What started out as a leisurely main trail spin turned into a 3-hour mini-adventure.
The ride was scheduled to start at 7:30, but waiting for a few first-time/oversleeping riders running late delayed the start about an hour or so. 12 riders, mostly beginners, started out on the main trail at Wadi Degla with the intent to make it to the end of the trail at the dry waterfalls (is there even such a thing as a dry waterfall?) area and back to the Maadi side entrance, a total of about 21km on a relatively level, mostly light sand and gravel trail.
As usual with beginner rides, there is wide spectrum of skill levels, which makes riding in a single group tricky. Some want to have a more spirited ride than last time, others want to take their time (which is what they should do on the first few rides). The decision came to split up into two groups: a “slow” group, and another, faster, one.
One rider broke a pedal early into the ride and had to hike back to the trail entrance. Six riders sped east towards the end of the trail. A stop was made near the end for a quick rest (which is really an excuse for picture taking). The group made it to the end of the trail, where a steep, rocky crevasse was the only way up to the wadi shoulder, where the Wadi Degla visitor center is located. The group decided to climb up and check it out.
Reaching the top of the crevasse, Hani had a “brilliant” idea:”How about we climb up with the bikes (not on the bikes) and get back to the western trail end via the “roller coaster” single track on the southern plateau. Not a group to shy away from adventure (despite the general collective “rookie” status), there was a unanimous “okay”.
We decided to take some video footage of such a (potential) feat: getting the bikes up to the plateau via the crevasse. M. Hanafi had a 2 GB memory card, and I had my small Casio camera for the purpose, but we needed all the man power and the idea of someone being given the luxury of being a camera man didn’t sit well with the group. Ayman and I came up with an ad hoc helmet mount which involved cable ties, string, a mini tripod and of course, my helmet.
The main challenge was to get six bikes up to the top of plateau, a problem solved by using the crevasse’s almost ladder-like formation which made it somewhat feasible. Employing a technique whereby two rides climbed up, were handed the bikes by their mates further down, who then took their turn to climb up and switch roles, the bikes where on top of the plateau in no time (well, it took about 20 minutes). We started the ride back after another photo op.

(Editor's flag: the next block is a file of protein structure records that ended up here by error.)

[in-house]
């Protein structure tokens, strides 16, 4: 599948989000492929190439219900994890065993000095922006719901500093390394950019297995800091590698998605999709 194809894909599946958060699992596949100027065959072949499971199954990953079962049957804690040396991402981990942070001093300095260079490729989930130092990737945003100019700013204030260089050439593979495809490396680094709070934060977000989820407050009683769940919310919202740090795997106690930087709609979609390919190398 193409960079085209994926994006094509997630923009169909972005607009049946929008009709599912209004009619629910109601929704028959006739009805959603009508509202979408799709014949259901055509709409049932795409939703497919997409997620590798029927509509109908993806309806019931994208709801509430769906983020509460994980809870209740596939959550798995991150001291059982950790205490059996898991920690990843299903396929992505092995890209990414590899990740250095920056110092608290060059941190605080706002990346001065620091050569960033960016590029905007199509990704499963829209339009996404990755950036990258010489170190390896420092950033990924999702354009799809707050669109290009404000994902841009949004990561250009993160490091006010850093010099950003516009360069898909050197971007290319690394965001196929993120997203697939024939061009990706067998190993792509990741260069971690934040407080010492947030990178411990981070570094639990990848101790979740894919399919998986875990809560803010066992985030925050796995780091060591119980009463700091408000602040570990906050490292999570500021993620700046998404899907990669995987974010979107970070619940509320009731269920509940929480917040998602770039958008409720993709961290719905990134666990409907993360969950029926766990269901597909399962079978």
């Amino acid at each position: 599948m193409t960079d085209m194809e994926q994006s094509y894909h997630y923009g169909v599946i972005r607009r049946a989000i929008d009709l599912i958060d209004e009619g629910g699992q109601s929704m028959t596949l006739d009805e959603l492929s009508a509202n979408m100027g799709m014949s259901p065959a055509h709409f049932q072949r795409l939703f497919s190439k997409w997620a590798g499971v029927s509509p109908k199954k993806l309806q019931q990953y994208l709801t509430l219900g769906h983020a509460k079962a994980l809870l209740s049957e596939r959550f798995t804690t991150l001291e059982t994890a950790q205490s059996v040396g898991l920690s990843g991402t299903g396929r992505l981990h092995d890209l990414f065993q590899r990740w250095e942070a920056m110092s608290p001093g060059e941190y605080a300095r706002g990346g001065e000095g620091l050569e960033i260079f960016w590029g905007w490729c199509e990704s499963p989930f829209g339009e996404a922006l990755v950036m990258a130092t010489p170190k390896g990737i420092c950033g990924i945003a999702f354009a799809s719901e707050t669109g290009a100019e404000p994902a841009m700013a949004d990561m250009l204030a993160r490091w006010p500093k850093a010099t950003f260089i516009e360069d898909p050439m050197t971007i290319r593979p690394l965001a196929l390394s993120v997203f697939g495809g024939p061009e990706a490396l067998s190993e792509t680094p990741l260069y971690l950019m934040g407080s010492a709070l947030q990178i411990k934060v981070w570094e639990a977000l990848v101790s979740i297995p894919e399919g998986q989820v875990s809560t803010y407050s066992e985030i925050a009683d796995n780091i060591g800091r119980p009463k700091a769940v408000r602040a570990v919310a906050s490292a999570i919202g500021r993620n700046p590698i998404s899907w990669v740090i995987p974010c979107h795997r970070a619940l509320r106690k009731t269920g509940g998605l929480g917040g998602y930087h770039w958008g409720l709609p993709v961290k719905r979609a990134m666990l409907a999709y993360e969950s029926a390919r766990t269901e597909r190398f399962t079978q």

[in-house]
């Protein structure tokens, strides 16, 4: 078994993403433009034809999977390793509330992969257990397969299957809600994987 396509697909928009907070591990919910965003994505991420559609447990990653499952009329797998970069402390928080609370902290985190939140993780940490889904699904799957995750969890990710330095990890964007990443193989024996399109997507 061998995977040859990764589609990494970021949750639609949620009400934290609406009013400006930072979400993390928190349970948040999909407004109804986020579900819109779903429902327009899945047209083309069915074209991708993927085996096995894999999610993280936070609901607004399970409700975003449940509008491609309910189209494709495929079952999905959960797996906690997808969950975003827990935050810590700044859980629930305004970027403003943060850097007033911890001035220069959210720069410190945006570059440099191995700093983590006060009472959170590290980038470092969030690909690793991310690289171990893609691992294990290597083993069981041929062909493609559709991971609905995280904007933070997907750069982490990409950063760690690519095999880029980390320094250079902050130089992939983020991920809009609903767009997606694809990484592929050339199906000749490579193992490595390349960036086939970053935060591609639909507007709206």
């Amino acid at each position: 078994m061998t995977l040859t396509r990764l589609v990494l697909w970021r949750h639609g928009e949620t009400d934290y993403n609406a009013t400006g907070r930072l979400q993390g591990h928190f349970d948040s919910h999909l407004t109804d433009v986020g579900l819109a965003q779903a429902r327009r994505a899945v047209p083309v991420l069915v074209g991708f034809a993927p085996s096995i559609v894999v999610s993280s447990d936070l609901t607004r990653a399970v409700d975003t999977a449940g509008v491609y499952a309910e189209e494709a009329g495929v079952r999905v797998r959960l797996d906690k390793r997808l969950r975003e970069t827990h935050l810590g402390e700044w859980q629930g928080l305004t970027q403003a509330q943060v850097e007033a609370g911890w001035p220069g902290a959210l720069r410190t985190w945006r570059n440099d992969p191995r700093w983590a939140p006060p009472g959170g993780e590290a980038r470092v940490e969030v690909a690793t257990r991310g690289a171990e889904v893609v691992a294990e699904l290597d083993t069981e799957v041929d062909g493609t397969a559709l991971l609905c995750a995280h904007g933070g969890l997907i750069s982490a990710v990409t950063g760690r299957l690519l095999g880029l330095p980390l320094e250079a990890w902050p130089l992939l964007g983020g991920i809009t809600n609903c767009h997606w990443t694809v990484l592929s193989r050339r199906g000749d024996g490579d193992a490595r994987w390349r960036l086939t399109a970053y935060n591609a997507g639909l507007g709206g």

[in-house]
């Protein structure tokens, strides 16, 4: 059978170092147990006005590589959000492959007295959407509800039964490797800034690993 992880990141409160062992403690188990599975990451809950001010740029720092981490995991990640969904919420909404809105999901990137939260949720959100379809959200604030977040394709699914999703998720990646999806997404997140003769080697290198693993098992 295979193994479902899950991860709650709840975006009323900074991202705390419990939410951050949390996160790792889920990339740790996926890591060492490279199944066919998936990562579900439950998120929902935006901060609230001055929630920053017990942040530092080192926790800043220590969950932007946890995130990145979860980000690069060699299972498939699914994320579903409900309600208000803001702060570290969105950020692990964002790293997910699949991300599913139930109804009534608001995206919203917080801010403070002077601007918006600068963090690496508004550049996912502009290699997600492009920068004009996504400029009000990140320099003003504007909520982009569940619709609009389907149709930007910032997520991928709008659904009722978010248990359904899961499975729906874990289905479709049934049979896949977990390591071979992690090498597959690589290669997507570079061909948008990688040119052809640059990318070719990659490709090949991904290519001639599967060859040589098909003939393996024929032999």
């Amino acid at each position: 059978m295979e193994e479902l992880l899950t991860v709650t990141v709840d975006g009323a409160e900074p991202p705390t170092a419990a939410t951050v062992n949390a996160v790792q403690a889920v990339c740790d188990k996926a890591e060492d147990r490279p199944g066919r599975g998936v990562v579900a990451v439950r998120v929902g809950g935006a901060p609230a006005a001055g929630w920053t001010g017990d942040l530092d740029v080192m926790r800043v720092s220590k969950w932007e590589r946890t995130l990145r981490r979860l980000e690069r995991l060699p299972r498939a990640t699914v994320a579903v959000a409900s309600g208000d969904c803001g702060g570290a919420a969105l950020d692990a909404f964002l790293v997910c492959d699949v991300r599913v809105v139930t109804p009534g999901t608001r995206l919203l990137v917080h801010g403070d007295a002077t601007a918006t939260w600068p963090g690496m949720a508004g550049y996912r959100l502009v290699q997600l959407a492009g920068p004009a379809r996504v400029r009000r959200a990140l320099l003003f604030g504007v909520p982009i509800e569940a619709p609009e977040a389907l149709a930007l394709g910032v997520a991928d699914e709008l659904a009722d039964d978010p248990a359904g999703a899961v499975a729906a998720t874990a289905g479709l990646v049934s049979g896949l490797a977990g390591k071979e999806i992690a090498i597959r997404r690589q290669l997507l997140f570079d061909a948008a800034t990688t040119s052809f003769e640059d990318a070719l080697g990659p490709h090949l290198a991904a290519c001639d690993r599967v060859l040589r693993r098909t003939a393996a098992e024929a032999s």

The rolling singletrack on the southern plateau is a great ride, but it demands a more advanced riding ability. Steep climbs and descents, cliff-edge, technical sections and rock fields quickly took its toll on the rookies, but their excitement gave them an energy boost and no one complained…until someone, who shall remain nameless :), demanded that we descend down to the main trail. Honestly, it was not an unreasonable demand, this was only their second ride and I probably over-estimated the collective stamina of the group. Besides, a group ride is a group ride. One out, all out.
After a short moment of deliberation, it was decided that we exit the singletrack and descend down to the main trail. I, being the ride leader, decided to scout out a suitable decent point and signal the group to follow. Far to my right (north), I spotted what looked like a rocky embankment descending to a steep bluff, which would ultimately lead to the main trail via a short climb to the left of the bluff. Or at least that’s what it looked like from where I was standing.
I descended to the bluff and signaled the group to follow. The team assembled and we climbed down to a flat section which led to a very steep, rocky downhill section, which we descended with some difficulty because of the inability to gain a solid footing on the slippery rock surface. It was hard enough climbing down, let alone climbing down with your bike. The group made it down safely and in relief to see the main trail in sight. Laith was first to make it to (what looked like) the step-down to the trail, but a wide grin on his face told us something wasn’t right.
And indeed, something was very wrong. The “step-down” to the trail was actually a 10m high, 90% double bluff. We were locked in. We had the option of climbing back to the plateau or down to the trail, just not with the bikes. There was a collective “oh #$&^” moment and everyone had one thought : “What now?”
Then Ayman found a rope. Yes, a long, strong rope just lying there, a few meters away, neatly looped. What are the chances of that? It was a Godsend. We instantly split into two teams: one group climbed down and the other rappled down the bikes one by one. We finally made it to the main trail and sped towards the entrance, meeting up with the slower group halfway back.
All in all it was a good ride and an adventure with a lesson learned. This is desert and decisions to change the route plan should be only made when one is firmly sure that the alternate route is feasible and safe. It also shows that it is usually best not to ride solo on longer rides or new trails.